Bring Supplies

As a small business owner, self-care, saving, and planning ahead for times when development is going to be more important than sales are nourishing business supplies. And what is the business equivalent of a compass? Perhaps a business plan! Even the simplest one will make a huge difference when the path disappears among the trees. And it always disappears, at some point.

Gather a community of support around you. Who are your allies? Who can you brainstorm with, hire, or otherwise lean on? None of us exist in a vacuum, however alone the trail can feel. A compass is as much a friend as a friend is a compass.

Keep Going, with Caution

You can take some breaks, but no one lost in the woods can just stop going. You’ve got to re-discover the trail. One of the most common things to happen to entrepreneurs when we hit a wall is to let it slow us way, way down, or stop us all together. The cure is to find some task, some corner to keep developing, some client to keep working for, some tidying of finances or files … anything but stasis. We’ve got to keep that compass in hand and do what we can in these times so we’ll emerge from the wilderness- maybe a little dusty- but nevertheless renewed and strengthened.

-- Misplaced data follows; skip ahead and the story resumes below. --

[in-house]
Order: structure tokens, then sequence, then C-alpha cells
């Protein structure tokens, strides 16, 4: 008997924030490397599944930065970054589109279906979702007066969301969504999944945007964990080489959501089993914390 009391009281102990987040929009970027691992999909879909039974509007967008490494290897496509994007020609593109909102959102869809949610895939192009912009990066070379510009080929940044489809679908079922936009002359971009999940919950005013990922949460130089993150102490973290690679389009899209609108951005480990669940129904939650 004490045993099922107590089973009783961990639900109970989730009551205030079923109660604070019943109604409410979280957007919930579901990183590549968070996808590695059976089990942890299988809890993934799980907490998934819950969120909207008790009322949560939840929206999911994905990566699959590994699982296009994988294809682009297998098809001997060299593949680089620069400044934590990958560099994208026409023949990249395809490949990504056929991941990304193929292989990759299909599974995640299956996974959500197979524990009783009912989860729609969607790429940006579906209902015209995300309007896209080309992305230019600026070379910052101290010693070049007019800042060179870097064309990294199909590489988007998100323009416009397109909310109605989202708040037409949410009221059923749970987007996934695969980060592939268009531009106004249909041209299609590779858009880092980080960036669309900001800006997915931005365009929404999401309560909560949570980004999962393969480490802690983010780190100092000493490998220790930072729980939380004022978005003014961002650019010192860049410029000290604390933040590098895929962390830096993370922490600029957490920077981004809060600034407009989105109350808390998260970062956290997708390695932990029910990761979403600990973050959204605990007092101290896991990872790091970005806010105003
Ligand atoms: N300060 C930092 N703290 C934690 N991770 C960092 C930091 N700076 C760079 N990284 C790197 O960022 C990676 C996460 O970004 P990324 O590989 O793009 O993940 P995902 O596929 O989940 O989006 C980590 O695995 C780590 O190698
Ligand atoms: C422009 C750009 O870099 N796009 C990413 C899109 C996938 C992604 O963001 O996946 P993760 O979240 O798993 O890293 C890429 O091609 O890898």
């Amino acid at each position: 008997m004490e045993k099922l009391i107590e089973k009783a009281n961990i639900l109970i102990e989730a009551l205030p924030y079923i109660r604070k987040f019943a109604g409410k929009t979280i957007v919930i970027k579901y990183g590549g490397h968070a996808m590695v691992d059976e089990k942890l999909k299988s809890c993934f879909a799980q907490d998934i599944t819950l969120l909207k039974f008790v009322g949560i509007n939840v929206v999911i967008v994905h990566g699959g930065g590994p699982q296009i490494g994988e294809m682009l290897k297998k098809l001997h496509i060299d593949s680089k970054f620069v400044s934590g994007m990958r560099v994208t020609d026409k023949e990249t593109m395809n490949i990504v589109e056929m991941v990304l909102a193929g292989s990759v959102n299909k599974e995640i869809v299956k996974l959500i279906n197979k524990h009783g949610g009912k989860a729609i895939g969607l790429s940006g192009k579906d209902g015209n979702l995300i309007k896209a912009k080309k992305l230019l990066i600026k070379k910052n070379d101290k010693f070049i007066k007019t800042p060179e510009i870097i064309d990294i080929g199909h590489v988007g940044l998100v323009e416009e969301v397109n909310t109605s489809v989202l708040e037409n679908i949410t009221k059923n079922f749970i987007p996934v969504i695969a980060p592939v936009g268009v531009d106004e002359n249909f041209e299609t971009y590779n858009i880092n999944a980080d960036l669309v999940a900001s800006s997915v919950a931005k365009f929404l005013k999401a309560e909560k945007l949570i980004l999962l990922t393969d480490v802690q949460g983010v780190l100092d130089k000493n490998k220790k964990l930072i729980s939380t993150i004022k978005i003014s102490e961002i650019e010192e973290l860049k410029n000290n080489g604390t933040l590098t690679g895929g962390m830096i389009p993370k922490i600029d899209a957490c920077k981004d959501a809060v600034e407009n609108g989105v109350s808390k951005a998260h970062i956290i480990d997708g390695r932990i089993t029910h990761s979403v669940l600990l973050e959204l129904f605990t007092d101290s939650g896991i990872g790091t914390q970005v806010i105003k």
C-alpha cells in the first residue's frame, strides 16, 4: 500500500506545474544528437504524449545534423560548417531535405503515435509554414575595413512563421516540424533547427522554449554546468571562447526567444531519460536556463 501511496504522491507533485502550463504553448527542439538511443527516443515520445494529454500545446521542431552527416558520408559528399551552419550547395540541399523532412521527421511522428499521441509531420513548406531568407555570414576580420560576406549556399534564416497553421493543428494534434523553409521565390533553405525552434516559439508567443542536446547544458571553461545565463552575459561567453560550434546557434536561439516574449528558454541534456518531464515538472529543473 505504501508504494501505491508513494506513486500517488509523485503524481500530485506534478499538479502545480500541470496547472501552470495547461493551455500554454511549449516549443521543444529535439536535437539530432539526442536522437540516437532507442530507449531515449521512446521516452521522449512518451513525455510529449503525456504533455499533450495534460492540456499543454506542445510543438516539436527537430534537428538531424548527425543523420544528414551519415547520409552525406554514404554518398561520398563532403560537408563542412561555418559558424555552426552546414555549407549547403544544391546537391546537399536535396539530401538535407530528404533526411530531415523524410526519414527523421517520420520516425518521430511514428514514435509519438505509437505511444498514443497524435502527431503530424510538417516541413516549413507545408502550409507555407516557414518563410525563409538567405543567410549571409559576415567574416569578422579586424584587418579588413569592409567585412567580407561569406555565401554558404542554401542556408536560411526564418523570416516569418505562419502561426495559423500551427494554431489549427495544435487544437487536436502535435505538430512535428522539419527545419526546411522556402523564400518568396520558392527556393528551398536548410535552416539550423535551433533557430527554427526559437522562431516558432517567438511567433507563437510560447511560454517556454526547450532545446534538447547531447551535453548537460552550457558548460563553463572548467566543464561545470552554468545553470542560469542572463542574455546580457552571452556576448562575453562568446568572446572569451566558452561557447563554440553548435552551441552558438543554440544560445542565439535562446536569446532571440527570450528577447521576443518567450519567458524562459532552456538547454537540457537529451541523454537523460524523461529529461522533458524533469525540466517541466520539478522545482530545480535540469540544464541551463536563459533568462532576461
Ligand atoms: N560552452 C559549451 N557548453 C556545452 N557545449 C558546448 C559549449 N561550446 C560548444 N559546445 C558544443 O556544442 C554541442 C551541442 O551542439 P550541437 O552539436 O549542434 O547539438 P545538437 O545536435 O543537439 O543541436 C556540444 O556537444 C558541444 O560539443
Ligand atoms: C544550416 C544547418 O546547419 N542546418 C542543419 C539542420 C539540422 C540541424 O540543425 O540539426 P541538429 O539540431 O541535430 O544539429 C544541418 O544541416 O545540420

The other extreme of this is barreling ahead when what is called for is a time of searching, noticing, resting and planning. Surging forth on a path that doesn’t feel quite right is the worst you can do. In the woods, it often leads to those serious injuries that make all the romance of this metaphor take a dark turn. Trust your instincts: should I stop and re-group, or just go slowly forth?